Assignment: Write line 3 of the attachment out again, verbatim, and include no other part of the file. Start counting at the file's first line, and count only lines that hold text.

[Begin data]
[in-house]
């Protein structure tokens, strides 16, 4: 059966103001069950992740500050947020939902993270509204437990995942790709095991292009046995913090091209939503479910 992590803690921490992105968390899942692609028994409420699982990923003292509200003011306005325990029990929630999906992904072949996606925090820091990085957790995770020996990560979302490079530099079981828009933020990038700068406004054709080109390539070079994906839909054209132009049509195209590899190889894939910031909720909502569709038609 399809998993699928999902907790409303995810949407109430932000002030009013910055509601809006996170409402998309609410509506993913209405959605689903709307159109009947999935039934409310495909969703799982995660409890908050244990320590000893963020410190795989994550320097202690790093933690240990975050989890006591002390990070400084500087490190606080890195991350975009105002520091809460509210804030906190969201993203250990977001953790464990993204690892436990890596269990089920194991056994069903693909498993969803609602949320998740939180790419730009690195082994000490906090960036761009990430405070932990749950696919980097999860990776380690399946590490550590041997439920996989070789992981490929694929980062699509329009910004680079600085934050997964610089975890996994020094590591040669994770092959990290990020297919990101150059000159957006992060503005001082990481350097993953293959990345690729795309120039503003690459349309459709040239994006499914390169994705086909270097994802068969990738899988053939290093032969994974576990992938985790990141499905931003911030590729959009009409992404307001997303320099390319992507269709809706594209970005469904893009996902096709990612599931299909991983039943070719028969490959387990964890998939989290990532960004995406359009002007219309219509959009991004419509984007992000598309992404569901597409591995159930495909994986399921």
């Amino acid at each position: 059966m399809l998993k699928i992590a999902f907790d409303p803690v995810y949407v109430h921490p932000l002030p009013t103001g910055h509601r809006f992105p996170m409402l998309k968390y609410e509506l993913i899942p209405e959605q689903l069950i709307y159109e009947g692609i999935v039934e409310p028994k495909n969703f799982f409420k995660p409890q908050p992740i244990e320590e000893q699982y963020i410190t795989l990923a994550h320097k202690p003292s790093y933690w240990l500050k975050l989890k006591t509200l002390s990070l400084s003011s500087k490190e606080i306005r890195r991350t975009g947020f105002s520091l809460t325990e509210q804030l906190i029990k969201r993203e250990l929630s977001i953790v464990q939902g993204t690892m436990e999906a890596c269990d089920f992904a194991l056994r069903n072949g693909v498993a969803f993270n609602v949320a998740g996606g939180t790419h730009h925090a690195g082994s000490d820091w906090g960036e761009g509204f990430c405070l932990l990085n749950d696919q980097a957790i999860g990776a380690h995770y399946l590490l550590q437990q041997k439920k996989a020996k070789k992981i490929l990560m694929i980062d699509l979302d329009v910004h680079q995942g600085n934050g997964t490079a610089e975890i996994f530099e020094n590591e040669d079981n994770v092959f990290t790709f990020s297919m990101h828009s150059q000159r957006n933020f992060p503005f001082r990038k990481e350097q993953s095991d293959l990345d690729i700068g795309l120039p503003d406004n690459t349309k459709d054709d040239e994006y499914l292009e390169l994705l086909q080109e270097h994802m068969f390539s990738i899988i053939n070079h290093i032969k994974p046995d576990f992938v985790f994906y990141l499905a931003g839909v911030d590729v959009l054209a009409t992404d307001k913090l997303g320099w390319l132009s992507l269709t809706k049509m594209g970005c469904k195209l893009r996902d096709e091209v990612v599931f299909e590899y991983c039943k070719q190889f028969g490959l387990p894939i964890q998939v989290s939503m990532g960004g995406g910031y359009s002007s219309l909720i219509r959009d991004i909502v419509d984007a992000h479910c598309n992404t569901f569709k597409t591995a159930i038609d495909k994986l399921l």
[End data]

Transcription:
């Amino acid at each position: 059966m399809l998993k699928i992590a999902f907790d409303p803690v995810y949407v109430h921490p932000l002030p009013t103001g910055h509601r809006f992105p996170m409402l998309k968390y609410e509506l993913i899942p209405e959605q689903l069950i709307y159109e009947g692609i999935v039934e409310p028994k495909n969703f799982f409420k995660p409890q908050p992740i244990e320590e000893q699982y963020i410190t795989l990923a994550h320097k202690p003292s790093y933690w240990l500050k975050l989890k006591t509200l002390s990070l400084s003011s500087k490190e606080i306005r890195r991350t975009g947020f105002s520091l809460t325990e509210q804030l906190i029990k969201r993203e250990l929630s977001i953790v464990q939902g993204t690892m436990e999906a890596c269990d089920f992904a194991l056994r069903n072949g693909v498993a969803f993270n609602v949320a998740g996606g939180t790419h730009h925090a690195g082994s000490d820091w906090g960036e761009g509204f990430c405070l932990l990085n749950d696919q980097a957790i999860g990776a380690h995770y399946l590490l550590q437990q041997k439920k996989a020996k070789k992981i490929l990560m694929i980062d699509l979302d329009v910004h680079q995942g600085n934050g997964t490079a610089e975890i996994f530099e020094n590591e040669d079981n994770v092959f990290t790709f990020s297919m990101h828009s150059q000159r957006n933020f992060p503005f001082r990038k990481e350097q993953s095991d293959l990345d690729i700068g795309l120039p503003d406004n690459t349309k459709d054709d040239e994006y499914l292009e390169l994705l086909q080109e270097h994802m068969f390539s990738i899988i053939n070079h290093i032969k994974p046995d576990f992938v985790f994906y990141l499905a931003g839909v911030d590729v959009l054209a009409t992404d307001k913090l997303g320099w390319l132009s992507l269709t809706k049509m594209g970005c469904k195209l893009r996902d096709e091209v990612v599931f299909e590899y991983c039943k070719q190889f028969g490959l387990p894939i964890q998939v989290s939503m990532g960004g995406g910031y359009s002007s219309l909720i219509r959009d991004i909502v419509d984007a992000h479910c598309n992404t569901f569709k597409t591995a159930i038609d495909k994986l399921l």